Tinkerbell, Loch Ness and Inflation-Linked Bonds

What are Inflation-linked Bonds and why are they so important in a de-risking framework?

by Shaun Levitan
Published July 13, 2015
Share on Facebook0Tweet about this on Twitter0Share on Google+0Share on LinkedIn0Email this to someone

The South African inflation-linked bond market is now just over a decade old. Whilst being one of the most widely misunderstood asset classes, it is unquestionably one of the most crucial investment opportunities available. Our featured article seeks to debunk two of the more common myths associated with it.

What are Inflation-linked Bonds and why are they so important in a de-risking framework?

Inflation-linked bonds provide investors with proceeds which increase with inflation during the life of the bond and hence protect investors from the effects of inflation. As such it is the only asset class that can be used to provide a guaranteed “hedge” against inflation.

Since pension fund liabilities are generally linked to inflation in some way, in the form of annual pension and salary increases, inflation-linked bonds form a crucial starting point in every trustee’s toolbox.

Interesting Fact: The British Government recognised the de-risking value of these bonds and restricted the initial issuance in 1981 to pension funds.

But aren’t inflation-linked bonds expensive?

The first listed inflation-linked bonds were issued in March 2000 at a real yield of over 6% per annum. Real yields have declined sharply since their introduction, reflecting the cheap levels at which they were originally issued. This yield compression was also due to the structural decline in inflation which emerged as a consequence of inflation targeting (in February 2000) and the improvement in South Africa’s credit rating (in 2005 S&P upgraded South Africa’s long term foreign currency rating from BB+ to its current rating of BBB+.

South African inflation-linked bonds are currently trading at real yield levels of approximately 3% per annum. Some people have naively commented that the asset class is expensive at these levels. Expensive? Expensive relative to what?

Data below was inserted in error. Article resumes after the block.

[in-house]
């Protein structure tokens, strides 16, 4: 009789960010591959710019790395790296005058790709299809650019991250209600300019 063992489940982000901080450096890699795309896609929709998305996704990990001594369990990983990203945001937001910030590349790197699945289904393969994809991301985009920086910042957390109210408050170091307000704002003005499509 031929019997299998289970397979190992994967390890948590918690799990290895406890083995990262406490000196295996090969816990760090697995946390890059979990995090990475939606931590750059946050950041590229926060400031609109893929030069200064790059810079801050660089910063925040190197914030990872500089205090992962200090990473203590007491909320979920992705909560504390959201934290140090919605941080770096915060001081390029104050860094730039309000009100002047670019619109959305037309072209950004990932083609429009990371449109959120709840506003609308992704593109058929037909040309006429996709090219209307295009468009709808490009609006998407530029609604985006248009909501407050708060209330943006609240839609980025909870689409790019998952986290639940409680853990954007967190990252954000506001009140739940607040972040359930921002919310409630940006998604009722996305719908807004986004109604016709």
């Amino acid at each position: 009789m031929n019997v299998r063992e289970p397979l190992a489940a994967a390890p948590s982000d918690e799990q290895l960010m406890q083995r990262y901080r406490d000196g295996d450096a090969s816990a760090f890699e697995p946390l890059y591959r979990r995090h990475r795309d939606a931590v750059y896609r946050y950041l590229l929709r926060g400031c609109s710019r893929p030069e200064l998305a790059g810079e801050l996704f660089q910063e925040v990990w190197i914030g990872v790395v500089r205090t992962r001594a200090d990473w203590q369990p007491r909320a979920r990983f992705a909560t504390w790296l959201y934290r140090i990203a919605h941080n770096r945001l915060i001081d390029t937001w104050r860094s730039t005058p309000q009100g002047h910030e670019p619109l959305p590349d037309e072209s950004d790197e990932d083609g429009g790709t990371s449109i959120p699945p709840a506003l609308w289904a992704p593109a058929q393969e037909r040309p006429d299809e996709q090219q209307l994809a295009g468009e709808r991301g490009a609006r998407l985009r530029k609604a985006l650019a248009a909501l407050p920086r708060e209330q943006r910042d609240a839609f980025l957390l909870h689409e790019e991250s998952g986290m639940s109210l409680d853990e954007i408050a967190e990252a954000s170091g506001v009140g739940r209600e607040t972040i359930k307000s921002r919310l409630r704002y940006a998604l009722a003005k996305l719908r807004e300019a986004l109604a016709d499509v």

It is crucial to evaluate the price of inflation-linked bonds against an appropriate measure. For pension funds that measure is the liabilities that the investments are used to meet. A balanced fund manager may compare the price of an inflation-linked bond against a nominal bond of similar term as its measure. This could be done by deriving the expected inflation level (or breakeven inflation). Depending on his expectation of future inflation, he may then decide that one asset class is better than the other.

Colourfield Liability Solutions, as a Liability Driven Investment Manager, evaluates the bonds against its clients’ unique liabilities. Outperformance of the liabilities should be the only benchmark of concern for a fund. As the value of the liability is based on the prevailing yields on inflation-linked bonds, subjective views on the relative price of the instrument become irrelevant. If the appropriate portfolio of inflation-linked bonds is affordable, then they are the risk-free asset class for the fund, irrespective of how interest rates move or how inflation emerges. This is because the assets will track the liability and the investor’s objectives will be met. A decision to hold any other asset class can only result in an investment mismatch – this could cost the fund dearly if subjective views/models don’t pan out as planned.

Interesting Fact: US Inflation-linked bonds traded at real yields of 4% in 2000; fell to levels of 3% in 2002; were considered expensive when they traded at 2% in 2009 and are currently trading at just over 1% real. The UK long dated bond is trading at levels close to 0.5% real!

Inflation-linked bonds are illiquid – is it possible to use them as part of an ongoing strategy?

The issuance of South African inflation-linked bonds has increased exponentially since the first bond was issued. It is now possible for a fund to obtain a portfolio of R3 billion to R4 billion in weeks, rather than months.

This can be seen in the graph below which illustrates the market capitalisation of the market at the end of June in each calendar year. Auctions are now held weekly and on average R1 billion worth of linkers are issued. The size of the inflation-linked bond market has literally doubled over the last 2 years.

With a commitment of National Treasury to have about one third of issuances in these bonds, an announcement of a further two inflation-linked bonds this year and National Treasury committing to issue into the demand of the RMB Inflation-linked bond Exchange Traded Fund, the liquidity problem is less of a concern.

Interesting Fact: The US issued inflation-linked bonds for the first time in 1997, French were the first to issue in Euros in 1998 and the Japanese only issued these instruments as recently as 2004.

Conclusion

Colourfield Liability Solutions believes the starting point of any investment strategy is to construct the minimum risk portfolio of assets with reference to the liabilities. It is very likely that inflation-linked bonds will be the core asset of such a strategy. A decision to hold a mismatching asset should be as a result of trustees understanding the risk/return trade off of other asset classes and not due to incorrect or sensationalistic views on the expensive pricing of inflation-linked bonds or their “lack of liquidity”. These myths should remain in the story books with Tinkerbell and the Loch Ness Monster.

Back to top